Dr. Murdock Head, a native Texan and born reconteur, likes to tell about being a young intern and watching a senior surgeon accidentally puncture a heart patient's aorta with his scalpel.

With no sign of panic, the doctor placed a hot towel over the wound to staunch the bleeding. Then, as everyone in the operating room silently watched, the doctor coolly slipped in first one suture, then another until the crisis was over.

"It was a great lesson to me, in life and in the corporate world," He said this week, "When there's a problem, keep calm and don't talk."

There are more than ample problems these days for the tall, graying, 57-year-old Head. The latest came Wednesday in a federal courtroom in Alexandria when a jury convicted him, for the second time, of conspiring to bribe two powerful former Democratic congressmen.

In exchange for $49,000 in cash, the jury found, Head received lucrative federal grants and contracts for his Airlie Foundation, a conference center and group of affiliate organizations he founded in the 1960s near Warrenton, Va.

Yesterday, the usually gregarious Head was back at Airlie, seeing to the day-to-day details of Airlie's operations and taking his own advice. Although he said he was "chipper," he declined to discuss his case, pending his sentencing by U.S. District Judge Oren R. Lewis on July 17.

Meanwhile, Head remains in effective command of the sprawling Airlie department of medicine and public affairs at George Washington University, which is affiliated with the Virginia foundation.

Although Head said publicly in October 1979 he was stepping aside temporarily as the foundation's executive director after his first conspiracy conviction (later overturned on appeal), he continues to live at Airlie and serves as an unpaid adviser.

"He's our senior consultant," says Frank Kavanaugh, a longtime Airlie employe and acknowledged Head loyalist who succeed his boss as the foundation's executive diretor. "I confer with him daily" about details of running the center, Kavanaugh said.

Kavanaugh, who said he was "shocked" that the jury failed to acquit Head, says there has been no change in the Airlie board of directors' support for Head in his ongoings crisis. "The foundation intends to see him through the full judicial process and his rights of appeal," Kavanaugh said.

A GW spokesman said yesterday the university's relationship with Airlie and Head likewise will remain unchanged pending the outcome of Head's case.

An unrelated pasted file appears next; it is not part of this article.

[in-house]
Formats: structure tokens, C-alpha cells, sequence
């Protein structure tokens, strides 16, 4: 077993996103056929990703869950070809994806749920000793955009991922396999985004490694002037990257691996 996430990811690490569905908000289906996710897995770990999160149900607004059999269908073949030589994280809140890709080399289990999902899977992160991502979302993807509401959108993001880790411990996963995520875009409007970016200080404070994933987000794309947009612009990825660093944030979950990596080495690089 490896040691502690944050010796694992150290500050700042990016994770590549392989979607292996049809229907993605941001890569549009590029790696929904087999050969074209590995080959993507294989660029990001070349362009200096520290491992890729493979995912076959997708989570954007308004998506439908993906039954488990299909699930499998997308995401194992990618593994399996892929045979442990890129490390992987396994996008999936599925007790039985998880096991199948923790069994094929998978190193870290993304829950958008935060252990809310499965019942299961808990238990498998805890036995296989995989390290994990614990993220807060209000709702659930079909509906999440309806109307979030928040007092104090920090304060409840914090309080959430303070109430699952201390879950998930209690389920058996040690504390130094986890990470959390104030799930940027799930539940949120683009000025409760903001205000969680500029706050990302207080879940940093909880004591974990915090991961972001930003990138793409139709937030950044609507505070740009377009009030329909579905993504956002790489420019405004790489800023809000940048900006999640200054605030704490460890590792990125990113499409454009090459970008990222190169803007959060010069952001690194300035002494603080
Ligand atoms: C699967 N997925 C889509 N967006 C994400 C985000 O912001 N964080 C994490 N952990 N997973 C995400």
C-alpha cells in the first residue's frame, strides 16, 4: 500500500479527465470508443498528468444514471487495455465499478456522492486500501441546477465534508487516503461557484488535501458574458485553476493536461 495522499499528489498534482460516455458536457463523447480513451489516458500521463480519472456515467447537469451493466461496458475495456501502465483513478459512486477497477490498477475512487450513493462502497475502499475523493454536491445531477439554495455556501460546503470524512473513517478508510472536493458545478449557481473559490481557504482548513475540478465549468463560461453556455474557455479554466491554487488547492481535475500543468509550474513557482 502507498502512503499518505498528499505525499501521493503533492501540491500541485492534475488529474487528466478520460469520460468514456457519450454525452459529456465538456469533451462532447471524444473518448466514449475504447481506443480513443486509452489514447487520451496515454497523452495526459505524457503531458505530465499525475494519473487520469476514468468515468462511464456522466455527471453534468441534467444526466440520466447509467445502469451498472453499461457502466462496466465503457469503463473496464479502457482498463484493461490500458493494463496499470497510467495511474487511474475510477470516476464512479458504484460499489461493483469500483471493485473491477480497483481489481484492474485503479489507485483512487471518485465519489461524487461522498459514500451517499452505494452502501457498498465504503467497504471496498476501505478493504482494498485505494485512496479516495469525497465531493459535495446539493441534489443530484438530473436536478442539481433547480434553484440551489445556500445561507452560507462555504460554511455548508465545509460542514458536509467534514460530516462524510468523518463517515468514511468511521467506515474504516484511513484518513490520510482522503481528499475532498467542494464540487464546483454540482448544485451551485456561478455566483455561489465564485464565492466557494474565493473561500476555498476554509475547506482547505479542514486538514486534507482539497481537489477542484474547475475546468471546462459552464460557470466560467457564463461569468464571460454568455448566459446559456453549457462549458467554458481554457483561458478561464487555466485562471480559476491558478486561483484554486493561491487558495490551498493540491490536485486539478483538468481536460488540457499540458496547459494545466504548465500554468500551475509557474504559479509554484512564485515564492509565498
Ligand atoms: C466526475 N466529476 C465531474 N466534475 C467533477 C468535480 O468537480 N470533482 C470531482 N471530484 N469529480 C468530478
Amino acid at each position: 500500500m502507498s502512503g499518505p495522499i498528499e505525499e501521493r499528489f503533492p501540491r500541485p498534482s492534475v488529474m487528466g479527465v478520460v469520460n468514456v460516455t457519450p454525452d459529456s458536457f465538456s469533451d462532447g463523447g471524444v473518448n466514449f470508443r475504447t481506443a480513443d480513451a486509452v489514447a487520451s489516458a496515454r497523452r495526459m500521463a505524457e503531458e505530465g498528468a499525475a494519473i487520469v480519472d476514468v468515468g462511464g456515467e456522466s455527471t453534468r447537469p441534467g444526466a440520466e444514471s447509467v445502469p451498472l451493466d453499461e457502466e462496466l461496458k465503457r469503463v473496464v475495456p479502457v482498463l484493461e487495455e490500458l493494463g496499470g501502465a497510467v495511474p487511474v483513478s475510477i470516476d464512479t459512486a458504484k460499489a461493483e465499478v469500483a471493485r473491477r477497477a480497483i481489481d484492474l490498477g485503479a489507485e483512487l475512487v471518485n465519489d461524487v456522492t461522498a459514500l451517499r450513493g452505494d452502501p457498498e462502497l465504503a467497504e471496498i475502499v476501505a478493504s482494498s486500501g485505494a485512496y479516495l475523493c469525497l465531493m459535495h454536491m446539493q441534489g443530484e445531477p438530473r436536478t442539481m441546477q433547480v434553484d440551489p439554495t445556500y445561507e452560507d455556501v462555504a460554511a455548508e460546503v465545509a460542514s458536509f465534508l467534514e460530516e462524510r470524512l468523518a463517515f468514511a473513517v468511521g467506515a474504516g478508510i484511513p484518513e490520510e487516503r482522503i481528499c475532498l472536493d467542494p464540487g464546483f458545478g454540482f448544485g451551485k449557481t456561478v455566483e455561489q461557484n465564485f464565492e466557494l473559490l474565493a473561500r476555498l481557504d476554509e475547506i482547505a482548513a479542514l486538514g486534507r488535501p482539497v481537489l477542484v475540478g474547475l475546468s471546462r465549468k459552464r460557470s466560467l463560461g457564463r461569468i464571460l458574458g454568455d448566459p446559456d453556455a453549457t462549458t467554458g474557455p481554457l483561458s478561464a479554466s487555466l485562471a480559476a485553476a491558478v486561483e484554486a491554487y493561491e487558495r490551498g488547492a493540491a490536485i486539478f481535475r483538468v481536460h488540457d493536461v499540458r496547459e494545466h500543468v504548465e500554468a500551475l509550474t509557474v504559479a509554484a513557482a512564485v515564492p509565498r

Kavanaugh said yesterday that bookings for seminars and meetings at the Airlie Conference Center have recovered after a sharp decline in the late 1970s when federal investigators began their investigation of Head's dealings.

The nonprofit, tax-exempt center hosts 450 to 500 meetings a year, charging $52 daily per person for a typical three-day session with 75 participants. Yearly revenues total about $1.25 million, some $250,000 short of breaking even, Kavanaugh said. Outside grants help make up the balance.

About half of the center's clients are federal, state and local government departments and agencies, with the Agriculture Department, the Senate Commerce Committee, IBM. Exxon, the National Presbyterian Church and Howard University among the customers in the last year.

An affiliated filmmaking company, Raven's Hollow, the finances of which figured prominently in both of Head's conspiracy trials, has fared worse, according to Kavanaugh. The firm currently has one $100,000 government contract -- with the Agency for International Development -- and is developing a film project on thoroughbred horses in Virginia.

Kavanaugh estimates Airlie suffered a 90 percent drop in overall revenues for its assorted media projects in the three years since news of the federal investigation first became public -- a loss of approximately $10 million, he says.

Meanwhile, Head's legal fight continues. His defense lawyer, Frank W. Dunham Jr. of Arlington, said yesterday a final decision on whether to appeal Head's conviction will be made sometime after the July 17 sentencing.

A separate appeal on tax aspects of Head's first trial is pending before the 4th U.S. Circuit Court of Appeals in Richmond.

In July of last year, the IRS accused Head of civil tax fraud and demanded nearly $2.8 million in back taxes and penalties -- a case that is on hold while the conspiracy conviction is thrashed out in the courts.

At his Airlie home yesterday, Head said his plans for the present are simple: "I'm going to stay very calm in the water."